Noise is also categorized by distribution of its histogram. Noise with a normal distribution is called Gaussian noise. There are many sources of Gaussian noise. Noise is also created through quantization - effectively the round-off error in converting analog voltages to digital numbers. The simplest quantization methods produce a uniform error distribution that is white.

Noise arises in all electronic devices and designers make every effort to decrease noise added to the input signal. Gain stages are particularly prone to generate and increase the level on noise in a digitizer.

Both distortion and noise limit the resolution which can be achieved by a digitizer. Noise, by adding a random component to each sample value limits the digitizers ability to resolve small amplitude values. This can be seen in Figure 3. This is the same damped sine signal waveform as in Figure 1 but the signal, with and without amplitude noise, is compared in the time domain.

The trace with additive noise shows amplitude transitions that exceed the signal peak amplitudes on the right hand side of the displayed waveform obscuring the actual signal structure. As the noise level increases it will obscure signal components with still higher amplitude values further reducing the resolution of the measurement.

Similarly, the frequency domain spectrum of the damped sine signal, with and without additive white noise, is shown in Figure 4. Note that the addition of the spectrally flat noise raises the baseline of the spectrum. Any signals with amplitude lower than that noise floor will be obscured effectively limiting the dynamic range of the digitizer.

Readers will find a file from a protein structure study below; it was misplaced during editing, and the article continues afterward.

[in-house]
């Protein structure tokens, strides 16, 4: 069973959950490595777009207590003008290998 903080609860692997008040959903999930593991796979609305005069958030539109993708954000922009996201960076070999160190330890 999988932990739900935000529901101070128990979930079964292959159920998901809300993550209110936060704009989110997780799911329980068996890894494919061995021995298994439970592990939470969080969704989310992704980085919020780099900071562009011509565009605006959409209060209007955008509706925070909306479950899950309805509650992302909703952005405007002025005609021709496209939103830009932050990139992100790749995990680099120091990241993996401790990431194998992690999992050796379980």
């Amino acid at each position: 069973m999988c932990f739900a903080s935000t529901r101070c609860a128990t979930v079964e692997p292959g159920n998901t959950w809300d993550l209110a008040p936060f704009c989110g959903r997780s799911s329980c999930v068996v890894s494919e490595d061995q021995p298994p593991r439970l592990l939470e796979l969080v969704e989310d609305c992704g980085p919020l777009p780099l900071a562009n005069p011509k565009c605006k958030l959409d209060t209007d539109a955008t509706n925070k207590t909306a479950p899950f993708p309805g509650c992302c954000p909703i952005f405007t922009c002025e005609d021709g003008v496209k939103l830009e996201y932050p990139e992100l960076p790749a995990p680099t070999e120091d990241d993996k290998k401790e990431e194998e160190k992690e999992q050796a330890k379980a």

Figure 5 show the effect of harmonic distortion on the digitized waveform. In this example a relatively large third harmonic (20%) changes the shape of the digitized waveform. As mentioned earlier, distortion, synchronous with the source waveform, adds in a repeatable manner. Normally, harmonic distortion occurs with much lower levels and is not visible on the time domain waveform. Harmonics are generally evaluated in the frequency domain using a spectrum analyzer of Fast Fourier Transform (FFT) as shown in Figure 6. In the frequency domain you can see the 3rd harmonic clearly. The presence of harmonic and other distortion can hide smaller spectral features which limit the dynamic range of the digitizer. One measure of the spectral purity of a digitizers output is the spurious free dynamic range (SFDR). SFDR is defined as the ratio of the RMS signal frequency component to the RMS value of the next larger spectral component (often referred to as a "spurious" or a "spur") at its output. The ideal spectrum in Figure 6 has a SFDR of about 81 dB.

## Minimizing the Effects of Noise and Distortion